Focal application of accelerated iTBS results in global changes in graph measures

Deborah C.W. Klooster (Corresponding author), Suzanne L. Franklin, René M.H. Besseling, Jaap F.A. Jansen, Karen Caeyenberghs, Romain Duprat, Albert P. Aldenkamp, Anton J.A. de Louw, Paul A.J.M. Boon, Chris P.J. Baeken

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Graph analysis was used to study the effects of accelerated intermittent theta burst stimulation (aiTBS) on the brain's network topology in medication-resistant depressed patients. Anatomical and resting-state functional MRI (rs-fMRI) was recorded at baseline and after sham and verum stimulation. Depression severity was assessed using the Hamilton Depression Rating Scale (HDRS). Using various graph measures, the different effects of sham and verum aiTBS were calculated. It was also investigated whether changes in graph measures were correlated to clinical responses. Furthermore, by correlating baseline graph measures with the changes in HDRS in terms of percentage, the potential of graph measures as biomarker was studied. Although no differences were observed between the effects of verum and sham stimulation on whole-brain graph measures and changes in graph measures did not correlate with clinical response, the baseline values of clustering coefficient and global efficiency showed to be predictive of the clinical response to verum aiTBS. Nodal effects were found throughout the whole brain. The distribution of these effects could not be linked to the strength of the functional connectivity between the stimulation site and the node. This study showed that the effects of aiTBS on graph measures distribute beyond the actual stimulation site. However, additional research into the complex interactions between different areas in the brain is necessary to understand the effects of aiTBS in more detail.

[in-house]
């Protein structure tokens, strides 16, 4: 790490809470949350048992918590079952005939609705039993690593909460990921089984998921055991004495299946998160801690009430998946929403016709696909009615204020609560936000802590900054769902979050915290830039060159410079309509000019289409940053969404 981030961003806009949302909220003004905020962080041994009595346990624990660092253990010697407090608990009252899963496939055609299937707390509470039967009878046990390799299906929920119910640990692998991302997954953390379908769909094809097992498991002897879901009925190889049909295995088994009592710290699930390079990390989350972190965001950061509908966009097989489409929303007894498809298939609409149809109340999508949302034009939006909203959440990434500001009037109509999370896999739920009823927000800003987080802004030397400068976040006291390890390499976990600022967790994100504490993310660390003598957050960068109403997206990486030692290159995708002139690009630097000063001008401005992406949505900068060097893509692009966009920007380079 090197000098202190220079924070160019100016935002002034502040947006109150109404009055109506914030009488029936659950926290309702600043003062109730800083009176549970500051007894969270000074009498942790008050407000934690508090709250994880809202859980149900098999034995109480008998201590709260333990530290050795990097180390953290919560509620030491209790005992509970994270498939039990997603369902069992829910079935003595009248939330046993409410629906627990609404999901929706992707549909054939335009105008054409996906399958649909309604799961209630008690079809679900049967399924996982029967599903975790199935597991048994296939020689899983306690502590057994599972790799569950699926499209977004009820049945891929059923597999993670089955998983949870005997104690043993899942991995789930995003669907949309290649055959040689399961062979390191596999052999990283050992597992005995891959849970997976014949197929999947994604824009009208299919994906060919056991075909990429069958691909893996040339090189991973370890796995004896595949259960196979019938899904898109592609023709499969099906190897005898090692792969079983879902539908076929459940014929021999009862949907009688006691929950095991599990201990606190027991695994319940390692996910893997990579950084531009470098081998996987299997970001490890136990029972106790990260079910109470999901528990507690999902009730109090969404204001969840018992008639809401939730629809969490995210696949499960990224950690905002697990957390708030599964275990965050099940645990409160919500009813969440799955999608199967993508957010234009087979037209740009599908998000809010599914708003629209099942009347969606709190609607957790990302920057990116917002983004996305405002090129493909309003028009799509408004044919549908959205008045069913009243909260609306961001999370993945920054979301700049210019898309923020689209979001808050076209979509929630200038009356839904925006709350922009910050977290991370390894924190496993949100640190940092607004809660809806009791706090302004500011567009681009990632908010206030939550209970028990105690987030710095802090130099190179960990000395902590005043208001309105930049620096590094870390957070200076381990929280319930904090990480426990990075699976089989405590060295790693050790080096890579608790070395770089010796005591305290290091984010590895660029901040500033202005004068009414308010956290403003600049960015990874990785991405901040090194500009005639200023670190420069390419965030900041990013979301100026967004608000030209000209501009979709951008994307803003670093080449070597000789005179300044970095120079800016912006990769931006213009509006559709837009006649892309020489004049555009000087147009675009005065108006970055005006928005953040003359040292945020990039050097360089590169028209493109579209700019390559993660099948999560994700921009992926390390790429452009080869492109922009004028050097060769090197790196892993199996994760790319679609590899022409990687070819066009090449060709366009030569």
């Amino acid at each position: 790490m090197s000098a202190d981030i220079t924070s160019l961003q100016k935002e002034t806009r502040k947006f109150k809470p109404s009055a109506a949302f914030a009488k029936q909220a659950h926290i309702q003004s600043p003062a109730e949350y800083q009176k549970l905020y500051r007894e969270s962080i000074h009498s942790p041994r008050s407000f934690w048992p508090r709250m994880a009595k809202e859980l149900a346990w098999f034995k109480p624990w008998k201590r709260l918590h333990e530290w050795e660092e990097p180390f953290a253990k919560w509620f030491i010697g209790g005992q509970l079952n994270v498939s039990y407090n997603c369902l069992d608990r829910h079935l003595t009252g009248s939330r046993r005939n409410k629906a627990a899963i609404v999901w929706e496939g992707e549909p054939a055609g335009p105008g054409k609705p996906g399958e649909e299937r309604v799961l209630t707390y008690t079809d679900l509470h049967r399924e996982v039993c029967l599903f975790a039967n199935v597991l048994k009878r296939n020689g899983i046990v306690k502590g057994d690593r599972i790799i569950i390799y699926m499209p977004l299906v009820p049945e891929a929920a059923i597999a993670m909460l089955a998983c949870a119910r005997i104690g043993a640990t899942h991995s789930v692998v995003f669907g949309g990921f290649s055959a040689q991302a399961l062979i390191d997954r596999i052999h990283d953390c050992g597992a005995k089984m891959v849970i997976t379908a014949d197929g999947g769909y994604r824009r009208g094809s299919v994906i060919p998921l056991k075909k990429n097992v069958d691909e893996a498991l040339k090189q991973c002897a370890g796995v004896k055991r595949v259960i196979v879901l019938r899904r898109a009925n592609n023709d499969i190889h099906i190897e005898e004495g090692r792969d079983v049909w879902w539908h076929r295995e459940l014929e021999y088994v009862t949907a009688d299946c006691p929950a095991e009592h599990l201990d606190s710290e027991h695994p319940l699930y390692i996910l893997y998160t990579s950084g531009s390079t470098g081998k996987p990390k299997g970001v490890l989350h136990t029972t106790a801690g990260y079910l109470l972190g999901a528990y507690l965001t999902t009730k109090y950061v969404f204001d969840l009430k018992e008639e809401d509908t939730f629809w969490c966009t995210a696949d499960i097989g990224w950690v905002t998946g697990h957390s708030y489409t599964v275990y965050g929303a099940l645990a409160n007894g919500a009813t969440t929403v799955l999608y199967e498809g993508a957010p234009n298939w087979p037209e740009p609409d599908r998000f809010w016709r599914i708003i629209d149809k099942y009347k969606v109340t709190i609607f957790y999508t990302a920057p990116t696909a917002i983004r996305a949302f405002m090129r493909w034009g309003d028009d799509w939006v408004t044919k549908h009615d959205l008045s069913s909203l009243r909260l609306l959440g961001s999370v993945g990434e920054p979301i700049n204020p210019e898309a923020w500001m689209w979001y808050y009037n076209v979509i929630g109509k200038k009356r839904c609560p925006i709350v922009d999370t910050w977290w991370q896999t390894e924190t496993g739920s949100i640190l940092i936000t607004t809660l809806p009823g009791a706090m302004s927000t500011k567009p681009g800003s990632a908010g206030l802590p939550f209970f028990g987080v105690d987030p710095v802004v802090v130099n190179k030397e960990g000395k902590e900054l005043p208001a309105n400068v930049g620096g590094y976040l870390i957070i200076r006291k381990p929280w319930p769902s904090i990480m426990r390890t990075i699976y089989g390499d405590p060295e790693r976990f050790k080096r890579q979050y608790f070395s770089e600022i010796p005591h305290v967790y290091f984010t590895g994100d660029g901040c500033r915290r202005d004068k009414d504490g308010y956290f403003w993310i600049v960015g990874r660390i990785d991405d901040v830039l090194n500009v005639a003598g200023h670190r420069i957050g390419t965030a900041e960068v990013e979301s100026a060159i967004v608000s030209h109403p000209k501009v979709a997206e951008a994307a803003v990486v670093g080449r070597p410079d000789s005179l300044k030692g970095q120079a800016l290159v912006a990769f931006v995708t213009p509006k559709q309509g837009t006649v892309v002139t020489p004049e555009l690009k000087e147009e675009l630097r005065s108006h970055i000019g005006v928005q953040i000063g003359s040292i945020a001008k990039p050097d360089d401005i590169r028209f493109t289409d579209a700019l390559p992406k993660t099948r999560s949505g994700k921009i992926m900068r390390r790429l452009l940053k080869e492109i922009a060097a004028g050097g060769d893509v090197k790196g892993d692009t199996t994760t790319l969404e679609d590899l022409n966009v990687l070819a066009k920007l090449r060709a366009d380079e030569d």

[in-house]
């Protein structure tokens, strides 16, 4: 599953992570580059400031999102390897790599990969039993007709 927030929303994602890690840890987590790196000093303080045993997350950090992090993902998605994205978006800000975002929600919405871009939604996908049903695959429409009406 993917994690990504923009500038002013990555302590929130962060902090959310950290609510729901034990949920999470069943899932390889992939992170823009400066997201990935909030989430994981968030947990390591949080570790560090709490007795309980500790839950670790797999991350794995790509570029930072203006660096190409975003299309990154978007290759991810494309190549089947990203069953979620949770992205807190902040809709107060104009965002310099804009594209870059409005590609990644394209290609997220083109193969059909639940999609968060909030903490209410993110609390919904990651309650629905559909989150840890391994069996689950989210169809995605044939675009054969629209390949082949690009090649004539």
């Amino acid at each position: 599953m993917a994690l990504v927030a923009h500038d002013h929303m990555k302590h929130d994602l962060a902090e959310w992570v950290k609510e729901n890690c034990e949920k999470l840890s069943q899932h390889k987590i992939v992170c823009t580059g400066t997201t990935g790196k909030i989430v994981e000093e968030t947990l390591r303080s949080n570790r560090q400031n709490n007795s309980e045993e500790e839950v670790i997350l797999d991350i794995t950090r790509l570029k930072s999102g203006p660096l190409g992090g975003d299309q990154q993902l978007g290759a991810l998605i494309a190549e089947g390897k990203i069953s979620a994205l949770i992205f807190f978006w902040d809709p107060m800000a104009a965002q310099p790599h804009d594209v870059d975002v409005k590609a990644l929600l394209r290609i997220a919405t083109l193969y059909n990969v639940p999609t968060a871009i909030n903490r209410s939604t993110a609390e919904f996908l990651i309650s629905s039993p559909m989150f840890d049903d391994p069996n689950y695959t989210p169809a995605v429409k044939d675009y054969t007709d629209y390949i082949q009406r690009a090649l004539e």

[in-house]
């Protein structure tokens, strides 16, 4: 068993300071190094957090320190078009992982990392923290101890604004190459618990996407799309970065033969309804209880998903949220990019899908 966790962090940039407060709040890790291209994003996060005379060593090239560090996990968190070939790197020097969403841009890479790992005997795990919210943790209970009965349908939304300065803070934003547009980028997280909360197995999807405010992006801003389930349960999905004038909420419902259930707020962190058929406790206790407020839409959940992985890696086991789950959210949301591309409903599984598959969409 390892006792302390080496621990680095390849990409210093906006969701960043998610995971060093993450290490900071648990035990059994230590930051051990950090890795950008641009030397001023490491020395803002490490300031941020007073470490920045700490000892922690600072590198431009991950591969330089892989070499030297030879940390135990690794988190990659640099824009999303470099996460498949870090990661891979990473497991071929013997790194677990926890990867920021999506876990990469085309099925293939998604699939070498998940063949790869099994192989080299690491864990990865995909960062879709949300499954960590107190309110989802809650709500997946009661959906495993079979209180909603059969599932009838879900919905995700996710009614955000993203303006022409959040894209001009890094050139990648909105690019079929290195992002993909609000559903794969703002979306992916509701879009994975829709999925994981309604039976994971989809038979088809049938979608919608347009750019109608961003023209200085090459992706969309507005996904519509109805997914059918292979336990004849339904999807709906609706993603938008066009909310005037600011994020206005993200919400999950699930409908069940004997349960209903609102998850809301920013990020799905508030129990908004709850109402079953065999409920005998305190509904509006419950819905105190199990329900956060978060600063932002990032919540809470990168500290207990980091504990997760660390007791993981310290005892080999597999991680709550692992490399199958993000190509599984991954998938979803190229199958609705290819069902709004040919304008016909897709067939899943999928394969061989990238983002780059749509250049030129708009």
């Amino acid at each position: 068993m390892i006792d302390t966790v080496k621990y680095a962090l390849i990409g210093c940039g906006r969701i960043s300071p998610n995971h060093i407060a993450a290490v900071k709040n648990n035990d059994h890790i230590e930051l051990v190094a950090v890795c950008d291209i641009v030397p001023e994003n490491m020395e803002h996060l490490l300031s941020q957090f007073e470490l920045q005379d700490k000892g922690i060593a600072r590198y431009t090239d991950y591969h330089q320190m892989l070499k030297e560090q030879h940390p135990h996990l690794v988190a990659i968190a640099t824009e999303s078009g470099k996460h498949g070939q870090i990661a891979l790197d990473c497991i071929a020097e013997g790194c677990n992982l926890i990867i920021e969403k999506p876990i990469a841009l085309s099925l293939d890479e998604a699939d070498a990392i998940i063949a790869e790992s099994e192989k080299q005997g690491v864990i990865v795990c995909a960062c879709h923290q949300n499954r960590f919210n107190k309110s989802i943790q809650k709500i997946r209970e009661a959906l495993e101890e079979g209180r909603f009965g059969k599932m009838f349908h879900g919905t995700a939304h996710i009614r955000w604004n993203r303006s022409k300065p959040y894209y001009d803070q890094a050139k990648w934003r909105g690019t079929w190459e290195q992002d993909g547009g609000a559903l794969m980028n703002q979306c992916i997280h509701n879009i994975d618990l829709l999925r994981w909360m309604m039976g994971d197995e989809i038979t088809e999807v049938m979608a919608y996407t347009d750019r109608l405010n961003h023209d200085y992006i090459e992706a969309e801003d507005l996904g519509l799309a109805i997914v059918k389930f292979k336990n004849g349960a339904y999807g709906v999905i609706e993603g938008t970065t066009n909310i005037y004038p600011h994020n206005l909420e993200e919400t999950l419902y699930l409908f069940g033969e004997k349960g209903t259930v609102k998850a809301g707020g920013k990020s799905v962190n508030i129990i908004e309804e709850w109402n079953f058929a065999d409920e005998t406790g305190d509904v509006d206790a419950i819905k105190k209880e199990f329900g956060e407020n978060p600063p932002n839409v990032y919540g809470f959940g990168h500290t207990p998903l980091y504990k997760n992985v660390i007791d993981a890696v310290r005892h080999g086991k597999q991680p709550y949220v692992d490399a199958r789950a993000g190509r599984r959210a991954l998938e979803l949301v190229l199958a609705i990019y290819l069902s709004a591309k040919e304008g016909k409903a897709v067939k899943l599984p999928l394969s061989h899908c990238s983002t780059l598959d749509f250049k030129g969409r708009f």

Original languageEnglish
Pages (from-to)432-450
Number of pages19
JournalHuman Brain Mapping
Issue number2
Publication statusPublished - 1 Feb 2019


  • accelerated intermittent theta burst stimulation
  • functional connectivity
  • graph analysis
  • transcranial magnetic stimulation


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